How to make delicious yogurt at home

Cody Moore

Creamy Homemade Yogurt. Image courtesy of
Creamy Homemade Yogurt. Image courtesy of

Homemade yogurt might be the easiest, edible science experiment out there. It requires very little hands-on time and results in a creamy, rich product that will make you turn your nose up at any store-bought brand. You need no fancy equipment, only a large pot with a lid, a thermometer and a warm place to let your yogurt incubate. Making your own is much cheaper than buying readymade yogurt. Plus, it doesn’t contain any additives you can’t pronounce and is loaded with healthy bacteria that you actually grow (probiotics anyone?).

The best part of homemade yogurt? The endless possibilities to customize. Add your own fruits, nuts, sweeteners and spices. Keep it savory or make it sweet. Strain your yogurt through a cheesecloth to make a thicker Greek-style yogurt, labneh (a Lebanese yogurt “cheese”) or Icelandic-style skyr. Feeling adventurous? Start with grass-fed cow’s milk, or even goat, sheep, or camel milk for different flavor profiles.


Homemade Greek Yogurt With Cashews and Citrus. Photo by Cody Moore
Homemade Greek Yogurt With Cashews and Citrus. Photo by Cody Moore

This simple recipe adapted from Megan O. Steintrager of can be made in the evening and allowed to ferment overnight, up to 12 hours. Allow at least 5 hours for the bacteria in the starter to ferment. A longer fermentation period leads to a slightly thicker and more tart and tangy yogurt. 


  • 4 cups (1 quart) milk (Whole or 2% makes a creamier yogurt, but skim works too)
  • 3 tablespoons plain yogurt with live and active cultures (purchased)
  • Flavorings such as jam, honey, dulce de leche, molasses, fresh or dried fruit, garlic, herbs, etc (optional)


1. Add the milk to a large, heavy-bottomed pot. Place the pot over moderate heat and heat the milk until it reaches at least 180°F or just begins to boil, stirring occasionally to prevent a skin from forming and making sure the milk doesn’t scald or boil over.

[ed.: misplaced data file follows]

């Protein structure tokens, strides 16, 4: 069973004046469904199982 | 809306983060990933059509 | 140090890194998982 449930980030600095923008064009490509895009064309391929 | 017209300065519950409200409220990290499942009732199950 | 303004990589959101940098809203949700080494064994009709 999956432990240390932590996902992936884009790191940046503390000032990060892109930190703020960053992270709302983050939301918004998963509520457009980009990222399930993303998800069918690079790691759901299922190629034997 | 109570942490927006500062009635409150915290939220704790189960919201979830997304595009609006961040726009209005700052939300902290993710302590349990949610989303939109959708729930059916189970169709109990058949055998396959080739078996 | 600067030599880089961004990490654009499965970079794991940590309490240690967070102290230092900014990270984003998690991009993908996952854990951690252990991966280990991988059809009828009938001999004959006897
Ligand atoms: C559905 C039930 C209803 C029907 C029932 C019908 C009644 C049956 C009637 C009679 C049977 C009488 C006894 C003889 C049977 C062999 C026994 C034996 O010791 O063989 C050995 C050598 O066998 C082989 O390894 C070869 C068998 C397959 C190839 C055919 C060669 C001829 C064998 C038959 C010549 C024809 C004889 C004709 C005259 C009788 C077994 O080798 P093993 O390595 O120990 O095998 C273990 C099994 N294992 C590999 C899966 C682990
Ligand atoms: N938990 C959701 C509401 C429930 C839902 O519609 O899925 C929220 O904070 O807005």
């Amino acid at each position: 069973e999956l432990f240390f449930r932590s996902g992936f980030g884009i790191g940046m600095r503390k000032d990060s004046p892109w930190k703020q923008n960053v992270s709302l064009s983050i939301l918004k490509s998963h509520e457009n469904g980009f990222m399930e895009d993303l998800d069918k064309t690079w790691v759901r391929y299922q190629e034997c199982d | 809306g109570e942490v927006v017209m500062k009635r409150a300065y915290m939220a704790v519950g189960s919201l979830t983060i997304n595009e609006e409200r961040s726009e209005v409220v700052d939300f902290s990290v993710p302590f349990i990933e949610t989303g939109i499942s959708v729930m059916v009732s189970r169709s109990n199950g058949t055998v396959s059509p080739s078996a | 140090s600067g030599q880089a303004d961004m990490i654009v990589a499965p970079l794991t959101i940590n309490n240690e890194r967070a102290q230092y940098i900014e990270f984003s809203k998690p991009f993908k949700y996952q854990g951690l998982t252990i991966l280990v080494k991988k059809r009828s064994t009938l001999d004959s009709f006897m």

2. Remove the milk from the heat and allow it to cool to 110°F to 115°F. Milk should be warm enough to keep your little finger in for at least 10 seconds. To speed the cooling process, place the pot in the prepared ice bath and stir the milk occasionally. If the milk temperature drops too low, return it to the heat.

3. In a small bowl, combine about 1 cup warm milk with the yogurt and stir to combine. Add the yogurt-milk mixture to the remaining warm milk and stir until completely incorporated. Do not stir vigorously.

4. Incubate the pot between 110°F and 115°F for 5 to 10 hours, depending on the desired flavor and consistency —longer incubation periods produces thicker, more tart yogurt. Do not disturb the yogurt during incubation.

5. Cover the yogurt and refrigerate until cold or for 2 to 3 hours.

*If you used a thermos to incubate, transfer the finished yogurt to a non-insulated container for chilling so the temperature will drop.*

6. Stir any flavorings into the yogurt just before serving.


*For thicker, Greek-style yogurt, after incubation, spoon the yogurt into a cheesecloth-lined colander, set it over a bowl and let it drain. Cover it in the refrigerator for at least 1 hour or overnight. Discard the whey that drains out of the yogurt or reserve it for another use.*

Collegian Reporter Cody Moore can be reached at